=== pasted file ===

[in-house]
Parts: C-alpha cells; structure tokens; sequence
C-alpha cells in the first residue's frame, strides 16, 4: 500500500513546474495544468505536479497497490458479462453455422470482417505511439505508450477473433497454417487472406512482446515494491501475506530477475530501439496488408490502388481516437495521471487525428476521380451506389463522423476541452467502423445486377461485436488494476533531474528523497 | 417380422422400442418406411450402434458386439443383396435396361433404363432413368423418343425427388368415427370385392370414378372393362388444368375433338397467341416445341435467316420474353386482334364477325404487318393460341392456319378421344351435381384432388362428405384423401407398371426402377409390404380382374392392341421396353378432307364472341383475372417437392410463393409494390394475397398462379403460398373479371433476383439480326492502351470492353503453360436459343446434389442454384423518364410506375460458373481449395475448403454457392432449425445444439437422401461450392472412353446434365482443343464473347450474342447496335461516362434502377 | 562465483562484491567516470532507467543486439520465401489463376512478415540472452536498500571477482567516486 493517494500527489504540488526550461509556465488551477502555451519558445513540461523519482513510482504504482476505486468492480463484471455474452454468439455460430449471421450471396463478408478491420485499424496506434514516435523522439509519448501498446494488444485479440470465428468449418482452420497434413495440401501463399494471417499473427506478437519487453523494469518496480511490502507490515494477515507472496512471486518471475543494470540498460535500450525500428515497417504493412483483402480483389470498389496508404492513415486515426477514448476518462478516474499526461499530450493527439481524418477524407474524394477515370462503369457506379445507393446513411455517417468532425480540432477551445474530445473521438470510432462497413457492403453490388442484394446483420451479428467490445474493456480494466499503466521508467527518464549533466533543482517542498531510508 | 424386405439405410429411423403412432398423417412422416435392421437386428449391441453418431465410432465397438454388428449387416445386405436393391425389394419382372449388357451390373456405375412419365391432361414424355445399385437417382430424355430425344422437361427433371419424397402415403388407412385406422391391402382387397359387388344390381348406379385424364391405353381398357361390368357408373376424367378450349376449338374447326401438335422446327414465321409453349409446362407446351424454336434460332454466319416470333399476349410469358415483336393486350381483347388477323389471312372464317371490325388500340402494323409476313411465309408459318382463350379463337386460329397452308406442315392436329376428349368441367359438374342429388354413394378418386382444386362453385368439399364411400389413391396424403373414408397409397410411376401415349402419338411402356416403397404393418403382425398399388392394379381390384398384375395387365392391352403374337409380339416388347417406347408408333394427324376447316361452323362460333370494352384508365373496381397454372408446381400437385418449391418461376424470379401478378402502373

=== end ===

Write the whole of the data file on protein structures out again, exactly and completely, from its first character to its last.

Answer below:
[in-house]
Parts: C-alpha cells; structure tokens; sequence
C-alpha cells in the first residue's frame, strides 16, 4: 500500500513546474495544468505536479497497490458479462453455422470482417505511439505508450477473433497454417487472406512482446515494491501475506530477475530501439496488408490502388481516437495521471487525428476521380451506389463522423476541452467502423445486377461485436488494476533531474528523497 | 417380422422400442418406411450402434458386439443383396435396361433404363432413368423418343425427388368415427370385392370414378372393362388444368375433338397467341416445341435467316420474353386482334364477325404487318393460341392456319378421344351435381384432388362428405384423401407398371426402377409390404380382374392392341421396353378432307364472341383475372417437392410463393409494390394475397398462379403460398373479371433476383439480326492502351470492353503453360436459343446434389442454384423518364410506375460458373481449395475448403454457392432449425445444439437422401461450392472412353446434365482443343464473347450474342447496335461516362434502377 | 562465483562484491567516470532507467543486439520465401489463376512478415540472452536498500571477482567516486 493517494500527489504540488526550461509556465488551477502555451519558445513540461523519482513510482504504482476505486468492480463484471455474452454468439455460430449471421450471396463478408478491420485499424496506434514516435523522439509519448501498446494488444485479440470465428468449418482452420497434413495440401501463399494471417499473427506478437519487453523494469518496480511490502507490515494477515507472496512471486518471475543494470540498460535500450525500428515497417504493412483483402480483389470498389496508404492513415486515426477514448476518462478516474499526461499530450493527439481524418477524407474524394477515370462503369457506379445507393446513411455517417468532425480540432477551445474530445473521438470510432462497413457492403453490388442484394446483420451479428467490445474493456480494466499503466521508467527518464549533466533543482517542498531510508 | 424386405439405410429411423403412432398423417412422416435392421437386428449391441453418431465410432465397438454388428449387416445386405436393391425389394419382372449388357451390373456405375412419365391432361414424355445399385437417382430424355430425344422437361427433371419424397402415403388407412385406422391391402382387397359387388344390381348406379385424364391405353381398357361390368357408373376424367378450349376449338374447326401438335422446327414465321409453349409446362407446351424454336434460332454466319416470333399476349410469358415483336393486350381483347388477323389471312372464317371490325388500340402494323409476313411465309408459318382463350379463337386460329397452308406442315392436329376428349368441367359438374342429388354413394378418386382444386362453385368439399364411400389413391396424403373414408397409397410411376401415349402419338411402356416403397404393418403382425398399388392394379381390384398384375395387365392391352403374337409380339416388347417406347408408333394427324376447316361452323362460333370494352384508365373496381397454372408446381400437385418449391418461376424470379401478378402502373